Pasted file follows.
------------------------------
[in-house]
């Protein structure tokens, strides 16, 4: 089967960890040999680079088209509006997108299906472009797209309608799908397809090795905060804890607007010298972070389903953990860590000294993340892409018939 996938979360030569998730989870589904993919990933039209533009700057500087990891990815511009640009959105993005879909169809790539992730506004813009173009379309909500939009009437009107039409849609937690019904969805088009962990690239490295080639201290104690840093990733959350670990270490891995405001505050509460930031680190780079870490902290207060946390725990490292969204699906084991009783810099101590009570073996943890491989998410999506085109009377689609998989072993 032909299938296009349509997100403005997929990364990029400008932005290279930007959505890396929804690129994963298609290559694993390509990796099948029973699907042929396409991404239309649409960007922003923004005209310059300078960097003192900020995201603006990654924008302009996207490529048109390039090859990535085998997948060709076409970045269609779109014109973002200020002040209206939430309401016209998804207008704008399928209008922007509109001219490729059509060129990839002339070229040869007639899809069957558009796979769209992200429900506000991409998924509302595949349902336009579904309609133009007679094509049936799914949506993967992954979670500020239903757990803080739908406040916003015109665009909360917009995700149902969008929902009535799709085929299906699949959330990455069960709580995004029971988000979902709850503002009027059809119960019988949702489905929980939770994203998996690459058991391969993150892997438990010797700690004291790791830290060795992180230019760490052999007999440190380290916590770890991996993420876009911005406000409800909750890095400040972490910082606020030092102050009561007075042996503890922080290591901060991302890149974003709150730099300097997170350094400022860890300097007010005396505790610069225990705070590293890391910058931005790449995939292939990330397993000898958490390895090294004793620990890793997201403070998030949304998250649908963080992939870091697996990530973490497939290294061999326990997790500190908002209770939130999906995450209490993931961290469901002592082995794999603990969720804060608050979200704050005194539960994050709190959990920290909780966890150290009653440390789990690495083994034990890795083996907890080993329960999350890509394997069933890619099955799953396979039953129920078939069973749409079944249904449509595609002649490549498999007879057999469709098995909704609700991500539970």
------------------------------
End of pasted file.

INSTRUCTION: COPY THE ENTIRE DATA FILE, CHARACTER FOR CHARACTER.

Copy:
[in-house]
């Protein structure tokens, strides 16, 4: 089967960890040999680079088209509006997108299906472009797209309608799908397809090795905060804890607007010298972070389903953990860590000294993340892409018939 996938979360030569998730989870589904993919990933039209533009700057500087990891990815511009640009959105993005879909169809790539992730506004813009173009379309909500939009009437009107039409849609937690019904969805088009962990690239490295080639201290104690840093990733959350670990270490891995405001505050509460930031680190780079870490902290207060946390725990490292969204699906084991009783810099101590009570073996943890491989998410999506085109009377689609998989072993 032909299938296009349509997100403005997929990364990029400008932005290279930007959505890396929804690129994963298609290559694993390509990796099948029973699907042929396409991404239309649409960007922003923004005209310059300078960097003192900020995201603006990654924008302009996207490529048109390039090859990535085998997948060709076409970045269609779109014109973002200020002040209206939430309401016209998804207008704008399928209008922007509109001219490729059509060129990839002339070229040869007639899809069957558009796979769209992200429900506000991409998924509302595949349902336009579904309609133009007679094509049936799914949506993967992954979670500020239903757990803080739908406040916003015109665009909360917009995700149902969008929902009535799709085929299906699949959330990455069960709580995004029971988000979902709850503002009027059809119960019988949702489905929980939770994203998996690459058991391969993150892997438990010797700690004291790791830290060795992180230019760490052999007999440190380290916590770890991996993420876009911005406000409800909750890095400040972490910082606020030092102050009561007075042996503890922080290591901060991302890149974003709150730099300097997170350094400022860890300097007010005396505790610069225990705070590293890391910058931005790449995939292939990330397993000898958490390895090294004793620990890793997201403070998030949304998250649908963080992939870091697996990530973490497939290294061999326990997790500190908002209770939130999906995450209490993931961290469901002592082995794999603990969720804060608050979200704050005194539960994050709190959990920290909780966890150290009653440390789990690495083994034990890795083996907890080993329960999350890509394997069933890619099955799953396979039953129920078939069973749409079944249904449509595609002649490549498999007879057999469709098995909704609700991500539970």